Adey, P. (2004). Evidence for Long-Term Effects: Promises and Pitfalls. Evaluation and Research in Education, 18(1), 83-102.

Adey, P., Csapó, B., Demetriou, A., Hautamäki, J., & Shayer, M. (2007). Can we be intelligent about intelligence?: Why education needs the concept of plastic general ability. Educational Research Review, 2(2), 75-97.

Adey, P., & Shayer, M. (1994). Really raising standards: Cognitive intervention and academic achievement. London: Routledge.

Barron, B., & Darling-Hammond, L. (2008). How can we teach for meaningful learning. In L. Darling-Hammond (Ed.), Powerful Learning: What we know about teaching for understanding (pp. 11-70). San Francisco: Jossey-Bass.

Hattie, J. (2009). Visible Learning: a synthesis of over 800 meta-analyses relating to achievement. London: Routledge.

Shayer, M. (1997). The Long-Term Effects of Cognitive Acceleration on Pupils’ School Achievement, November 1996. Report: ED408195. 16pp. Mar.

Shayer, M. (1999). Cognitive Acceleration through Science Education II: Its Effects and Scope. International Journal of Science Education, 21(8), 883-902.

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How does what we do compare to how the research says it should be done?

This week I took a step back and looked at the big picture of the why, how and what.  That is; why we exist as an organisation, how we go about obtaining our vision and what it looks like in practise  (the three rings of my diagram).

The inner ring, the why …the schools vision and focus statements for 2011, were developed by the principal, his executive and school board.

My focus was to compare how what we do in day-to-day teaching at my school compares to the research into how students learn (Darling-Hammond, 2008; Donavan & Bransford, 2005) and the research into what teaching practices work  (Hattie, 2009). Thus the second ring is made up of the four elements described by the research. That is the need to personalise the learning of students, to help them to develop the deep thinking and metacognitive skills required to become autonomous learners, to incorporate cooperative learning as a way of developing students thinking and metacognition, and to enable teachers to actively gain feedback from students and applying that feedback to help students take the next steps on their learning path.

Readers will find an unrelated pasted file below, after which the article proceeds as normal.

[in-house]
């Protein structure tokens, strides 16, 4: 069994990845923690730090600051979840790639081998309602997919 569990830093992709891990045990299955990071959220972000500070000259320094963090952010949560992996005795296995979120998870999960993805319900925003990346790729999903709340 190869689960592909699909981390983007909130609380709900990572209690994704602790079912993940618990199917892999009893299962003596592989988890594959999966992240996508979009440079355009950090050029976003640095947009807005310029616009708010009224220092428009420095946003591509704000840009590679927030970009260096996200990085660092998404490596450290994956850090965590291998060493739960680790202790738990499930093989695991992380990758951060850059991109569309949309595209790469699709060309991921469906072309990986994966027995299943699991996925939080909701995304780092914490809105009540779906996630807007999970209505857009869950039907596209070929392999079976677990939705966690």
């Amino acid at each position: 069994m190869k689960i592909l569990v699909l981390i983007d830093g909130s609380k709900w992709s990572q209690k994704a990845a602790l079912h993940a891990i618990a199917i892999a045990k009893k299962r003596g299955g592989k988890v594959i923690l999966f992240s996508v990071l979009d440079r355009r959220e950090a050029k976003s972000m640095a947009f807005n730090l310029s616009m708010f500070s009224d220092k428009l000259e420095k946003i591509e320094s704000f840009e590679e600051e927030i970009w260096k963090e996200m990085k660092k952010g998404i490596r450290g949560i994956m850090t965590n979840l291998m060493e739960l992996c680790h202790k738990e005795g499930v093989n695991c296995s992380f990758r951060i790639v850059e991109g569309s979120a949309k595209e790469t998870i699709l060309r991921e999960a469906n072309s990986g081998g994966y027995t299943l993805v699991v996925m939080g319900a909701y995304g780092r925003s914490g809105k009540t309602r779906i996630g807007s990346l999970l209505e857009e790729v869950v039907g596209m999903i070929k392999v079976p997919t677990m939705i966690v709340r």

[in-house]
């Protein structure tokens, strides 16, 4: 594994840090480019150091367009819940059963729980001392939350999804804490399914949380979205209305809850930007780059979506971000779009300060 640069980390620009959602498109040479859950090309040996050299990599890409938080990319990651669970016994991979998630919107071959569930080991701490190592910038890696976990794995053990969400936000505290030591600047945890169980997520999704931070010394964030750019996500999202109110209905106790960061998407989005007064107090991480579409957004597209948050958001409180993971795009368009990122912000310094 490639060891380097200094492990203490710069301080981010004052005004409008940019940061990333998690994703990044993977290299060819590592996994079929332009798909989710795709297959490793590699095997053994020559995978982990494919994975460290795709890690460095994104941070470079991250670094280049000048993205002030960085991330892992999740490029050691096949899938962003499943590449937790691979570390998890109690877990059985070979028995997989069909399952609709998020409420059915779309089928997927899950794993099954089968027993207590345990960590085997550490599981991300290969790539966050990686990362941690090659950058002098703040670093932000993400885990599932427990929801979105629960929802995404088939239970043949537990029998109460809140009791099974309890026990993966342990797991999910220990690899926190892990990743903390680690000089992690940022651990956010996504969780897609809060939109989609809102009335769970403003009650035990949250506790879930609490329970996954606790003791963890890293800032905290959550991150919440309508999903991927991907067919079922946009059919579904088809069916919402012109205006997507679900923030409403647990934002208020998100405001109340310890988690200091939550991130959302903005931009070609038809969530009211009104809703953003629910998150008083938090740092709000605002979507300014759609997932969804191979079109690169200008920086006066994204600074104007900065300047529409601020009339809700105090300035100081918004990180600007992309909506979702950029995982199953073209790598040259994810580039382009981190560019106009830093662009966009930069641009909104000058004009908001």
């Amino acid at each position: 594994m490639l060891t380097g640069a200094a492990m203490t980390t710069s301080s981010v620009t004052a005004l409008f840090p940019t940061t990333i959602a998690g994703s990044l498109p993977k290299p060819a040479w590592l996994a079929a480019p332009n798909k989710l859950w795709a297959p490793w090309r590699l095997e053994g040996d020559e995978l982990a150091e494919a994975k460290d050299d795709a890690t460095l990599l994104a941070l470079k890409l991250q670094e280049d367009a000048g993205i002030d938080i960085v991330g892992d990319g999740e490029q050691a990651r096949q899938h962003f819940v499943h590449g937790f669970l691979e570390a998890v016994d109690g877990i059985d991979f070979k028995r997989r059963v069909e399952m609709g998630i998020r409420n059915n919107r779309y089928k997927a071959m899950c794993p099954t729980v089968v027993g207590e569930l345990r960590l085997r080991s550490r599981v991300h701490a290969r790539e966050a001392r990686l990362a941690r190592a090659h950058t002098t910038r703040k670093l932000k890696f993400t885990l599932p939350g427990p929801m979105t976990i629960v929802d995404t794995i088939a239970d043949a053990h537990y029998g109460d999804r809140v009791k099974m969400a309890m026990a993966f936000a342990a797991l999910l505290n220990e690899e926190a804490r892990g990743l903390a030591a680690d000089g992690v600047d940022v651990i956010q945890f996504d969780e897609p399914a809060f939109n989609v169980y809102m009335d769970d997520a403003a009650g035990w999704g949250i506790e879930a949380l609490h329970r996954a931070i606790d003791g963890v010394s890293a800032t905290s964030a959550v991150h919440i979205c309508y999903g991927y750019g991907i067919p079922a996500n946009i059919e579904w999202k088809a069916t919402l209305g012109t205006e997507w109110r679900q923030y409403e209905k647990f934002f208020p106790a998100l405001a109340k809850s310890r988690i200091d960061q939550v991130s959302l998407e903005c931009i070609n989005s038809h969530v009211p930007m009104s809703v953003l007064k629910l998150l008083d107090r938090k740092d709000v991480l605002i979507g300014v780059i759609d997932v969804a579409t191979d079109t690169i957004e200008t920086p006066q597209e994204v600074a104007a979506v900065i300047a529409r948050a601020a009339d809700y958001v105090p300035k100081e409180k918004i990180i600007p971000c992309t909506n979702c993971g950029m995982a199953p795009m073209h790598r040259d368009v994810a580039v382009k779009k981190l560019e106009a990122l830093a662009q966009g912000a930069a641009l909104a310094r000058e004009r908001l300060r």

When examining what the practices occurring at my school are, as noted in the outer ring of the diagram, I saw that many of them aligned to and supported the development of one or more of the elements identified by the educational research.

While this is  encouraging I would add that we still have a long way to go.  When we go about these day-to-day activities I am unsure how many of my colleges are conscious of the how, that is, how do these activities align to the research and to the school vision. I know myself I need to stop and make some more conscious decisions about the tasks I chose and the way they are delivered to ensure they actively support the learning of my students.

I was also part of a discussion earlier in the week  which was questioning how far in the shift from an industrial model to something new we had come, and if we would ever reach the end of needing to transform our practises.  The consensus was for the foreseeable future change will be the norm.

Darling-Hammond, L. (2008). Teaching and learning for understanding. In L. Darling-Hammond (Ed.), Powerful Learning: What we know about teaching for understanding (pp. 1-10). San Francisco: Jossey-Bass.

Donavan, M. S., & Bransford, J. D. (Eds.). (2005). How Students Learn: Science in the classroom. Washington, DC: National Academies Press.

Hattie, J. (2009). Visible Learning: a synthesis of over 800 meta-analyses relating to achievement. London: Routledge.